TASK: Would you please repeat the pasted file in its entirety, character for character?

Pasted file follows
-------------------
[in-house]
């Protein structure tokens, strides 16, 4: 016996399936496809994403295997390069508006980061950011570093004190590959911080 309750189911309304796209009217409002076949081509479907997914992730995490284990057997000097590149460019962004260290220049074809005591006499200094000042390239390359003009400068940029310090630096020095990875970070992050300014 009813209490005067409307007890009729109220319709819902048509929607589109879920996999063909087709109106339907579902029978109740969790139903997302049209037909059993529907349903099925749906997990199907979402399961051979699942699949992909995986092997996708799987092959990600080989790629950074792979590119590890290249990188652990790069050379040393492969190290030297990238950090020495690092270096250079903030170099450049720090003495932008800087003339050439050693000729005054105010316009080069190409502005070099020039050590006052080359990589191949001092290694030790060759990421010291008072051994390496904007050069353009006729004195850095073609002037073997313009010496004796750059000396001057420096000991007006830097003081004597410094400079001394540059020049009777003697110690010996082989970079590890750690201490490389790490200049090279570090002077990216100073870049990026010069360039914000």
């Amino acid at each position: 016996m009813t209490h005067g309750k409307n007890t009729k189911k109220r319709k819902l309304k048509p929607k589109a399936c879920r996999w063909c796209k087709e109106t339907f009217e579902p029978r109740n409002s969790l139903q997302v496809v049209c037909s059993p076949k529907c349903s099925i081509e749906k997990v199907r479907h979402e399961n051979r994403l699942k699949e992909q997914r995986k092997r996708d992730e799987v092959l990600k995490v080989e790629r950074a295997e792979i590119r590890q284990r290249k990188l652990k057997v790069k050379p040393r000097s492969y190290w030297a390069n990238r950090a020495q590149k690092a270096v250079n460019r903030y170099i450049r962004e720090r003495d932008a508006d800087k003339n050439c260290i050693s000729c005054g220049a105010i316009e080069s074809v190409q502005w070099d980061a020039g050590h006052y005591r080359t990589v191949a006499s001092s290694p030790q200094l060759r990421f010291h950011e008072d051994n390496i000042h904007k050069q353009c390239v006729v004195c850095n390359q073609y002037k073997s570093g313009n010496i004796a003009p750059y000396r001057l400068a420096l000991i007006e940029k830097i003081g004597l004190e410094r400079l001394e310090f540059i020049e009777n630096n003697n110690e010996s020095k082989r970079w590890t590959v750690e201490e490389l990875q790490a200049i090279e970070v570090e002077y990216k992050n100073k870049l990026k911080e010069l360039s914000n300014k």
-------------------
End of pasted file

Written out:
[in-house]
């Protein structure tokens, strides 16, 4: 016996399936496809994403295997390069508006980061950011570093004190590959911080 309750189911309304796209009217409002076949081509479907997914992730995490284990057997000097590149460019962004260290220049074809005591006499200094000042390239390359003009400068940029310090630096020095990875970070992050300014 009813209490005067409307007890009729109220319709819902048509929607589109879920996999063909087709109106339907579902029978109740969790139903997302049209037909059993529907349903099925749906997990199907979402399961051979699942699949992909995986092997996708799987092959990600080989790629950074792979590119590890290249990188652990790069050379040393492969190290030297990238950090020495690092270096250079903030170099450049720090003495932008800087003339050439050693000729005054105010316009080069190409502005070099020039050590006052080359990589191949001092290694030790060759990421010291008072051994390496904007050069353009006729004195850095073609002037073997313009010496004796750059000396001057420096000991007006830097003081004597410094400079001394540059020049009777003697110690010996082989970079590890750690201490490389790490200049090279570090002077990216100073870049990026010069360039914000």
């Amino acid at each position: 016996m009813t209490h005067g309750k409307n007890t009729k189911k109220r319709k819902l309304k048509p929607k589109a399936c879920r996999w063909c796209k087709e109106t339907f009217e579902p029978r109740n409002s969790l139903q997302v496809v049209c037909s059993p076949k529907c349903s099925i081509e749906k997990v199907r479907h979402e399961n051979r994403l699942k699949e992909q997914r995986k092997r996708d992730e799987v092959l990600k995490v080989e790629r950074a295997e792979i590119r590890q284990r290249k990188l652990k057997v790069k050379p040393r000097s492969y190290w030297a390069n990238r950090a020495q590149k690092a270096v250079n460019r903030y170099i450049r962004e720090r003495d932008a508006d800087k003339n050439c260290i050693s000729c005054g220049a105010i316009e080069s074809v190409q502005w070099d980061a020039g050590h006052y005591r080359t990589v191949a006499s001092s290694p030790q200094l060759r990421f010291h950011e008072d051994n390496i000042h904007k050069q353009c390239v006729v004195c850095n390359q073609y002037k073997s570093g313009n010496i004796a003009p750059y000396r001057l400068a420096l000991i007006e940029k830097i003081g004597l004190e410094r400079l001394e310090f540059i020049e009777n630096n003697n110690e010996s020095k082989r970079w590890t590959v750690e201490e490389l990875q790490a200049i090279e970070v570090e002077y990216k992050n100073k870049l990026k911080e010069l360039s914000n300014k």